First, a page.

Johnson v. Georgia

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Justia Opinion Summary

Paul Johnson was tried by jury and convicted of murder and other crimes, all in connection with the 2004 killing of Craig Porter. Johnson appealed, arguing that the evidence was insufficient to sustain his convictions, that the trial court erred when it admitted certain testimony from the medical
examiner, that the trial court erred when it admitted evidence of a photographic lineup that (Johnson said) was unduly suggestive, and that he was denied the effective assistance of counsel. Upon review of the record and briefs, the Supreme Court found no error, and affirmed.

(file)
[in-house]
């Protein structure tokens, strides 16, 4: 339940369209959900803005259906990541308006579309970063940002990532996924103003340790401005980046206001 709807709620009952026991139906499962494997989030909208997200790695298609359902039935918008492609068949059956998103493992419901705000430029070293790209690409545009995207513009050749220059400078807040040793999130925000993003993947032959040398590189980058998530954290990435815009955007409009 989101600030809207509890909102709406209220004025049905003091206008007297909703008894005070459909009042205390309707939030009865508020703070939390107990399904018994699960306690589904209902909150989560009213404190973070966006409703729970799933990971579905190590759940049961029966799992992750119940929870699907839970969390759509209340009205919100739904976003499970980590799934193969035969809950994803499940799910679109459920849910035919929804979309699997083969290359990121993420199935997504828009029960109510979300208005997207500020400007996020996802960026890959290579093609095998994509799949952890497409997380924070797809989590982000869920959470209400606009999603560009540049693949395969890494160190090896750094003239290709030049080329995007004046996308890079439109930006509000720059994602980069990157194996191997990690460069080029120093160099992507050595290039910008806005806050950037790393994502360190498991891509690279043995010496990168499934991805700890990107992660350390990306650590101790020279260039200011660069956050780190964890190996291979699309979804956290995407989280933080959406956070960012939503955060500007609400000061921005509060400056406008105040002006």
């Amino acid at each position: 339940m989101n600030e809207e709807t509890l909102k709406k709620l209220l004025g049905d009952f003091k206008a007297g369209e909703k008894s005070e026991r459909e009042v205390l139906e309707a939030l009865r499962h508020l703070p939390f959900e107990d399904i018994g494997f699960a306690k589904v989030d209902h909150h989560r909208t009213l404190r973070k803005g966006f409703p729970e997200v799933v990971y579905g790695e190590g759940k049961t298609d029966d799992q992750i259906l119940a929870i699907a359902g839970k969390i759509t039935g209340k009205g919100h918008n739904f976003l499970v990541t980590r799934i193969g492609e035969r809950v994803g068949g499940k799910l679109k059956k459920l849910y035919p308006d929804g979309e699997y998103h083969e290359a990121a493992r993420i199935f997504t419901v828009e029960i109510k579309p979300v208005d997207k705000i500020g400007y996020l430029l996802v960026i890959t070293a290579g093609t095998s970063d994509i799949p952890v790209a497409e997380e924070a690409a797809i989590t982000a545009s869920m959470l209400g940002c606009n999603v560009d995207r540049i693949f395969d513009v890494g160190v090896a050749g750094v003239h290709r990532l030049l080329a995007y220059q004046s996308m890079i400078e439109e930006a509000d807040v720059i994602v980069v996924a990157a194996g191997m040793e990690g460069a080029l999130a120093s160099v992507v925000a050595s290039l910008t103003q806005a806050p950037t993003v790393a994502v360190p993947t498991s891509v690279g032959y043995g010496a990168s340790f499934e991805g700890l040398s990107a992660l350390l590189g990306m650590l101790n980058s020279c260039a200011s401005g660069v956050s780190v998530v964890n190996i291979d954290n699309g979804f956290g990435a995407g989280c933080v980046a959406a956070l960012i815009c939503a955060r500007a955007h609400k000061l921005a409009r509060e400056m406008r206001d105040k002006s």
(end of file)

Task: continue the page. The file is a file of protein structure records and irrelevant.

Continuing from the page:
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In the Supreme Court of Georgia Decided: February 2, 2015 S14A1933. JOHNSON v. THE STATE. BLACKWELL, Justice. Paul Johnson was tried by a Fulton County jury and convicted of murder and other crimes, all in connection with the killing of Craig Porter. Johnson appeals, contending that the evidence is insufficient to sustain his convictions, that the trial court erred when it admitted certain testimony from the medical examiner, that the trial court erred when it admitted evidence of a photographic lineup that, Johnson says, was unduly suggestive, and that he was denied the effective assistance of counsel. Upon our review of the record and briefs, we find no error, and we affirm.1 1 The crimes were committed on April 2, 2004. Johnson was indicted on November 9, 2005, and he was charged with malice murder, two counts of felony murder (predicated on aggravated assault and unlawful possession of a firearm by a convicted felon), aggravated assault, unlawful possession of a firearm during the commission of a felony, unlawful possession of a firearm by a convicted felon, and possession of cocaine with the intent to distribute. The trial court put the counts that charged Johnson with possession of a firearm by a convicted felon and felony murder predicated on that charge on the dead docket. Johnson was tried beginning on November 5, 2007, and the jury returned its verdict on November 13, finding Johnson guilty on all the remaining counts. On November 27, 2007, the trial court sentenced Johnson to life in prison for malice murder, a consecutive term of imprisonment for five years for unlawful possession of a firearm during the commission of a felony, and a concurrent term of imprisonment for ten years for possession of cocaine with 1. Viewed in the light most favorable to the verdict, the evidence shows that around 3:30 on the morning of April 2, 2004, Porter and his girlfriend, Tiana Smith, left their home in Jonesboro and went to the parking lot of a nearby gas station to purchase crack cocaine. They already had been to this same parking lot to purchase drugs earlier, but they had been sold fake drugs. Having spent all their money, Porter and Smith intended to “pull off with somebody’s crack” without paying for it. The couple encountered Brent Johnson near the gas station parking lot and asked him if he knew where they could purchase “dope.”2 Brent got into their car and directed them to the Columbia Hills Apartments in Atlanta. When they arrived, Brent went to an apartment on the first floor of “Building H,” and Smith saw Johnson emerge from the apartment with a gun tucked into his pants. Johnson approached the passenger side of the couple’s car, engaged them in a the intent to distribute. The verdict as to felony murder predicated on aggravated assault was vacated, and the aggravated assault merged into malice murder. See Malcolm v. State, 263 Ga. 369, 371-374 (4), (5) (434 SE2d 479) (1993). Johnson filed a motion for new trial on November 28, 2007, and he amended it on September 22, 2012. The trial court denied his motion on January 23, 2013, and Johnson timely filed a notice of appeal to the Court of Appeals on February 5, 2013. The case was transferred to this Court on July 31, 2014, where it was docketed for the September 2014 term and submitted for decision on the briefs. 2 Brent Johnson is not related to the appellant, and he is referred to herein as “Brent” to avoid confusion with the appellant, whom we refer to as “Johnson.” 2 brief conversation, and ultimately handed Smith a package containing crack cocaine. Porter attempted to speed off in the car, but as he drove away, Johnson began shooting at him. Porter was killed by a bullet that struck him in the back of the head, and he sustained a second gunshot wound to his back between his shoulder blades. Smith was able to steer the car out of the apartment complex, she hailed an oncoming car, and she was rescued by the driver of that car. In the aftermath of the shooting, Johnson argued with Brent about the incident before returning to his apartment. Police officers arrived shortly thereafter, and they discovered Porter’s body in the car just outside the apartment complex. There were several bullet holes in the rear window of the car and bullet fragments therein. Later that morning, officers discovered numerous shell casings outside “Building H.” The investigation ultimately focused on the apartment on the first floor of that building that was frequented by Johnson, Erick Owens, Cavaras Clark, and Kevin Reese. Police found cocaine and marijuana in the apartment, and Owens admitted that he and Johnson used the apartment to sell drugs. Owens reported that Johnson admitted to having “unloaded” his gun on some people who tried to “ride out with some drugs,” and Owens directed the police to Brent, whom he described as the 3 “junkie” who brought the couple to the apartment complex and observed the shooting. When police officers located Brent, he provided them with details of the shooting and its aftermath that corroborated the stories provided by Smith and Owens, and Smith identified Johnson as the shooter in a photographic lineup. Johnson contends that the evidence is legally insufficient to prove beyond a reasonable doubt that he is guilty of the crimes of which he was convicted. In support of this contention, Johnson points to the lack of physical evidence connecting him to the crime, the inconsistent and unreliable nature of the eyewitness testimony, a discrepancy in the testimony of the lead detective, and the existence of other suspects who could have committed the crime. But the State was not required to produce any physical evidence, as “the testimony of a single witness is generally sufficient to establish a fact, [and t]he lack of corroboration [with physical evidence] only goes to the weight of the evidence and the credibility of the testifying witness, which is solely within the purview of the jury.” Manuel v. State, 289 Ga. 383, 385 (1) (711 SE2d 676) (2011) (citations omitted). And although there were multiple inconsistencies in the testimony presented by the State, “[a]s long as there is some competent 4 evidence, even though contradicted, to support each fact necessary to make out the State’s case, we must uphold the jury’s verdict.” Rankin v. State, 278 Ga. 704 (606 SE2d 269) (2004) (citation omitted). Viewing all the evidence in the light most favorable to the verdict, we conclude that it was sufficient to authorize a rational trier of fact to find beyond a reasonable doubt that Johnson was guilty of the crimes of which he was convicted. Jackson v. Virginia, 443 U. S. 307, 319 (III) (B) (99 SCt 2781, 61 LE2d 560) (1979). See also Simmons v. State, 291 Ga. 705, 706 (1) (733 SE2d 280) (2012). 2. Johnson claims that the trial court erred when it allowed the medical examiner to provide her opinion about matters outside her offered area of expertise. When asked at trial to explain the absence of bullet fragments in the (non-fatal) wound between Porter’s shoulder blades, the medical examiner testified that she believed the bullet “created an entrance wound but did not have enough energy to penetrate his body and instead rebounded outside his body.” Johnson asserts that this testimony clearly went beyond the medical examiner’s expertise, see Johnson v. Knebel, 267 Ga. 853, 857-858 (3) (485 SE2d 451) (1997), but we disagree. The medical examiner demonstrated that she was experienced in dealing with certain ballistics issues related to, among other 5 things, range of fire, soot, stippling, and the trajectory of a bullet through a body. The trial court did not abuse its discretion when it allowed her to share her opinion of why the autopsy did not reveal any bullet fragments in the wound between Porter’s shoulder blades. See Williams v. State, 279 Ga. 731, 732 (2) (620 SE2d 816) (2005); Nassar v. State, 253 Ga. 35 (3) (315 SE2d 903) (1984).3 3. Johnson also asserts that the trial court erred when it admitted evidence of the photographic lineup in which Smith identified Johnson as the assailant. Johnson claims that the lineup was unduly suggestive, and his claim on that issue was the subject of a motion to suppress and a pretrial hearing. We know that the trial court considered and rejected Johnson’s claim that the lineup was unduly suggestive, but we do not know what evidence was considered by the trial court because Johnson has failed to include a copy of the transcript of the pretrial hearing in the record. Nor did Johnson move to supplement the record 3 Johnson also contends that the medical examiner should not have been allowed to speculate that the absence of a bullet hole in the seatback of Porter’s car might be explained if the car was of the type that had headrests separate from the seatbacks, so that the bullet could have passed between the headrest and the seatback. But in addition to testifying about opinions based on facts within her own personal knowledge, an expert witness may also provide her hypothetical opinion assuming facts admitted into evidence at trial. See Peters v. State, 268 Ga. 414, 415 (1) (490 SE2d 94) (1997). The State introduced photographic evidence that, in fact, there was a gap between the headrest and seatback of the driver’s seat of Porter’s car, and the trial court did not abuse its discretion when it allowed the testimony at issue. 6 after the State pointed out the absence of that transcript. It is the burden of the appellant to ensure that the record is complete, and “[w]hen this is not done, there is nothing for the appellate court to review.” Howe v. State, 250 Ga. 811, 813 (2) (301 SE2d 280) (1983) (citation omitted). There is no evidence in the record to suggest that the photographic lineup was unduly suggestive, and the issues that Johnson raises that are contained in the record (such as the length of time that passed between the murder and the lineup, the failure of the lineup to include photographs of Clark and Reese, and Smith’s ability to identify the perpetrator when she had been abusing drugs on the evening that the crimes took place) are not factors to be considered when determining if a lineup was unduly suggestive, but rather are factors to be considered in evaluating the likelihood of misidentification.4 See Gibson v. State, 283 Ga. 377, 378-379 (2) (659 SE2d 372) (2008). And where an identification procedure is not unduly suggestive, it is not necessary for a trial court presented with a motion to suppress to consider whether there was a substantial likelihood of irreparable misidentification. Williams v. State, 286 Ga. 884, 888 (4) (b) (692 SE2d 374) 4 A copy of the photographic lineup is included in the record, but Johnson does not allege, nor do we find, that there is anything about any of the photographs that would have led Smith to the virtually inevitable identification of Johnson as the perpetrator. Indeed, the men depicted in the photographs are all of a similar appearance. 7 (2010). As a result, the trial court did not err when it denied Johnson’s motion to suppress Smith’s pretrial identification of his photograph, and it was for the jury to decide what weight to give that identification. See Williams v. State, 290 Ga. 533, 536-537 (2) (a) (722 SE2d 847) (2012).5 4. Finally, Johnson contends that his trial lawyer was ineffective because he failed to object to two portions of the prosecutor’s closing argument. To prevail on a claim of ineffective assistance, Johnson must prove both that the performance of his lawyer was deficient and that he was prejudiced by this deficient performance. Strickland v. Washington, 466 U. S. 668, 687 (III) (104 SCt 2052, 80 LE2d 674) (1984). To prove that the performance of his lawyer was deficient, Johnson must show that the lawyer performed his duties at trial in an objectively unreasonable way, considering all the circumstances, and in the light of prevailing professional norms. Id. at 687-688 (III) (A). See also Kimmelman v. Morrison, 477 U. S. 365, 381 (II) (C) (106 SCt 2574, 91 LE2d 305) (1986). And to prove that he was prejudiced by the performance of his 5 Johnson also alleges that his trial lawyer was ineffective because he failed to investigate or object to the admission of the photographic lineup, but this allegation is belied by the record, which shows that Johnson’s lawyer did, in fact, seek to suppress Smith’s identification of Johnson based upon the alleged suggestive nature of the lineup. See Williams v. State, 267 Ga. 771, 775 (3) (482 SE2d 288) (1997). 8 lawyer, Johnson must show “a reasonable probability that, but for counsel’s unprofessional errors, the result of the proceeding would have been different. A reasonable probability is a probability sufficient to undermine confidence in the outcome.” Strickland, 466 U. S. at 694 (III) (B). See also Williams v. Taylor, 529 U. S. 362, 391 (III) (120 SCt 1495, 146 LE2d 389) (2000). This burden is a heavy one, see Kimmelman, 477 U. S. at 382 (II) (C), and Johnson falls far short of carrying it. First, Johnson claims that his trial lawyer should have objected when the prosecutor said: I submit to you [that the lead detective] would not have fabricated a description [made by an eyewitness of the assailant]. He has been doing this for 22 years. He knows there is somebody taking down everything he says. . . . He knows that if he intentionally falsified something, it’s going to come back to bite him in the butt. . . . So I submit to you he did not intentionally put anything in his testimony that was a lie. Johnson asserts that this argument amounted to improper bolstering of a witness, but it is not improper for counsel to urge the jury to find that a witness was truthful based upon the evidence. See Rouse v. State, 275 Ga. 605, 607 (6) (571 SE2d 353) (2002). Here, the prosecutor did not provide her personal opinion about the lead detective’s veracity, but rather “submit[ted]” to the jury that it 9 should find that the detective was truthful based upon facts contained in the record. As a result, the prosecutor’s argument about the lead detective was not improper. See Moore v. State, 278 Ga. 397, 400 (2) (e) (603 SE2d 228) (2004). Johnson also claims that his trial lawyer should have objected when the prosecutor argued that the jury should not hold it against the State that many of its witnesses were either drug users or people who sold drugs. According to the prosecutor’s argument, even though such people might not be the most reliable witnesses, it was Johnson who chose to associate with them. While Johnson asserts that this argument improperly put his character at issue, prosecutors have wide latitude in conducting closing argument, and they may comment upon and draw deductions from the evidence presented to the jury. See Davis v. State, 285 Ga. 343, 347 (7) (676 SE2d 215) (2009). Here, the prosecutor’s argument was based on the facts in evidence and was not improper. And because the arguments made by the State in closing were not improper, they did not require any curative instruction by the trial court, and the failure to make an objection to those arguments cannot constitute ineffective assistance. See Scott v. State, 290 Ga. 883, 889 (7) (a) (725 SE2d 305) (2012). Judgment affirmed. All the Justices concur. 10